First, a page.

|Ekberg, Timpka, and Angbratt, et al (2013) ||CPBR with PD process for intervention design||Collaboration between university- and government service-based researchers in Sweden. Grant funded by the Research Council for South-East Sweden.||Preventive Intervention: Online health-promoting community (OHPC) aimed at addressing factors that prevent obesity, including mental health, targeting young people aged 15-20.||Email correspondence with first author indicated a pilot of the OHPC was carried out; however, no formal evaluation was written up.|
The lead author wished to obtain sustainable funding before launching the OHPC and this is yet to be secured.
|Elf, Rystedt, Lundin, and Krevers (2012) ||PD||PhD project of first author, in Sweden. Funded by The Swedish Institute for Health Science, the University of Gothenburg, and Vinnvård.||Preventive Intervention: Web-based support system (WBSS) for young caregivers (aged 16-25) living close to someone with mental illness.||During Web site development phase, after previous attempts to pass the Web site on, the original Web site (Molnhopp.nu) was partially redesigned and rebuilt on a different platform (Livlinan.org, Lifeline) run by SPIV (a suicide prevention organization) and a volunteer-run local mental health service for ongoing management.|
The first author published on the relationship between intended (Molnhopp.nu) and real (Livlinan.org) use of the Web site. Intended and real use were weakly related and dependent on context and the needs/interests of users.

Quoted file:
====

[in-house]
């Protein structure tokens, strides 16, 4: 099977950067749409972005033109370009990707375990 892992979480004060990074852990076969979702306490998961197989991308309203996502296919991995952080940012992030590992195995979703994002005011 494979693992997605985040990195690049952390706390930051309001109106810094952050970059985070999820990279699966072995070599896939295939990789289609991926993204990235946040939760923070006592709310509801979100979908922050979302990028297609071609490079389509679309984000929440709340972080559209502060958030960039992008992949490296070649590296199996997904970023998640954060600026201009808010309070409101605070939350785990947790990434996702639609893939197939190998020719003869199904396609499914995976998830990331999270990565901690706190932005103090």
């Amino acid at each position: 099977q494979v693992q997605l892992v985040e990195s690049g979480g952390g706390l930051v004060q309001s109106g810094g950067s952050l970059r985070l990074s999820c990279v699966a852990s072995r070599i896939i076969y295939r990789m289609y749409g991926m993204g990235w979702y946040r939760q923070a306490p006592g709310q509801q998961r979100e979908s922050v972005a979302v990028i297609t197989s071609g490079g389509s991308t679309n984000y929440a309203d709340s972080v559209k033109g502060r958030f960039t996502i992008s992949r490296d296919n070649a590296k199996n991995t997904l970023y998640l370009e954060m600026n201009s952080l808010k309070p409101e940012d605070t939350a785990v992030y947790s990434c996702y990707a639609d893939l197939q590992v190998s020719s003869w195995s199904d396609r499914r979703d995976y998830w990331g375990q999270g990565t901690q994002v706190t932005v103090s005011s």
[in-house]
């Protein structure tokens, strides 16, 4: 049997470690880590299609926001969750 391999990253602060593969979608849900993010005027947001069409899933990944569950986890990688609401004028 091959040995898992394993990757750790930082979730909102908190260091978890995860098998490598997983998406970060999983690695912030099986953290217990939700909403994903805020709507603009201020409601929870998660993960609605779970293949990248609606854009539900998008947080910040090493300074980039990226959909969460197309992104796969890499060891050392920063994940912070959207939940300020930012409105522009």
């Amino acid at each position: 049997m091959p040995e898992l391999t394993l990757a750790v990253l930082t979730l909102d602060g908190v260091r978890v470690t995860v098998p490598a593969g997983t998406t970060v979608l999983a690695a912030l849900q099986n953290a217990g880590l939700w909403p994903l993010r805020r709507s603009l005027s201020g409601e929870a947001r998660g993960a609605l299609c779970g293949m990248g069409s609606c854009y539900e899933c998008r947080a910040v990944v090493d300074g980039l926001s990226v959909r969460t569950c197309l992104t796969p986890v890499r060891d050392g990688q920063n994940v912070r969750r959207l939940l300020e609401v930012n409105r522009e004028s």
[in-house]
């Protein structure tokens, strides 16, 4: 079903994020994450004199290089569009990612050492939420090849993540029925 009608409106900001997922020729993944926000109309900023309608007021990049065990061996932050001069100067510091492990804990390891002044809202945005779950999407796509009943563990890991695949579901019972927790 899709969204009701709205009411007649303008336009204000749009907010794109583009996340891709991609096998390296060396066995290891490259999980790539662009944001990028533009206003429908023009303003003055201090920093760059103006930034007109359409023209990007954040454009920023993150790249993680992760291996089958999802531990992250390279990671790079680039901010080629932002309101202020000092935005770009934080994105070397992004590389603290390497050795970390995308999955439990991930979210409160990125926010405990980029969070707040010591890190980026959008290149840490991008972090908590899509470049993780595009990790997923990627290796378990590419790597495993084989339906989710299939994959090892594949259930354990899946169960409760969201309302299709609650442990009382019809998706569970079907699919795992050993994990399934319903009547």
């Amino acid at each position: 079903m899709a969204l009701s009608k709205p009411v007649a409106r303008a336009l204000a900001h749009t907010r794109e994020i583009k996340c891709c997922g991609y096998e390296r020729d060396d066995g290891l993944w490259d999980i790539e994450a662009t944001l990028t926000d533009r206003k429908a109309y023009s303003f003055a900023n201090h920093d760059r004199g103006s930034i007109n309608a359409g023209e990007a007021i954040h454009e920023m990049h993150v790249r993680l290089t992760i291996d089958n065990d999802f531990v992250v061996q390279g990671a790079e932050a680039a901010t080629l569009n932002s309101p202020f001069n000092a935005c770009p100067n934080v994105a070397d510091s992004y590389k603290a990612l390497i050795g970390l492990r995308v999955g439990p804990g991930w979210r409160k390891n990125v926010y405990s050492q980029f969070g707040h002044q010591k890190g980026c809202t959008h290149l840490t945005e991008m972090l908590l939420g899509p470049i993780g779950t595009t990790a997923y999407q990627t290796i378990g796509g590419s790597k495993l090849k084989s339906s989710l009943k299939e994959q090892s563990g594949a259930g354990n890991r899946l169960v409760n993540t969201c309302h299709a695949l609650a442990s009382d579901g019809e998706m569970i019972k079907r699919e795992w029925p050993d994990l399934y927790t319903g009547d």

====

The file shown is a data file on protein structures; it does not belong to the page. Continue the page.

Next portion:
The original Web site Molnhopp.nu progressed to a randomized controlled trial (RCT) carried out over 8 months (N=241, aged 16-25 years); WBSS (Molnhopp.nu) n=120 (73% female); folder support (containing information on 24 different kinds of available support services in the community or society) n=121. The intention to treat for the primary outcome (stress) showed no significant differences between the Web group and the folder support group. Stress decreased significantly in the folder group.
|Hallett, Brown, Maycock, and Langdon (2007) ||PAR||Project driven by a multi-stakeholder participatory action research committee, led by a project officer of the West Australian Aids Council (WAAC) and funded by Healthway (West Australian Health Promotion Foundation).||Preventive Intervention: online, peer-based sexual and mental health promotion (CyberReach) for adult men who have sex with men (MSM) and same sex attracted young people (SSAY). No exact age groups stated, likely to be 14-25 for SSAY and 25+ for MSM.||Stated project objectives met (ie, developing sustainable, transferrable protocols and training, and development of transferrable protocols for peer-based Internet outreach).|
Paper reports that the piloted intervention became 2 separate services offered by the WAAC: (1) Expanded the existing SSAY to include online outreach and chat; and (2) After a more extensive trial, the MSM service eventually became a national program called “Netreach” offered by the AIDS Councils in Queensland, Victoria, Western Australia, and Tasmania. Netreach primarily provides online chat and support for MSM. Program supported by the Australian Federation of AIDS Organisations and by Gaydar.com.au.
No health promotion outcome data available.
|Løventoft, Nørregaard, and Frøkjær (2012) ||PD with modified form of classic contextual inquiry||University-based research project in Denmark.|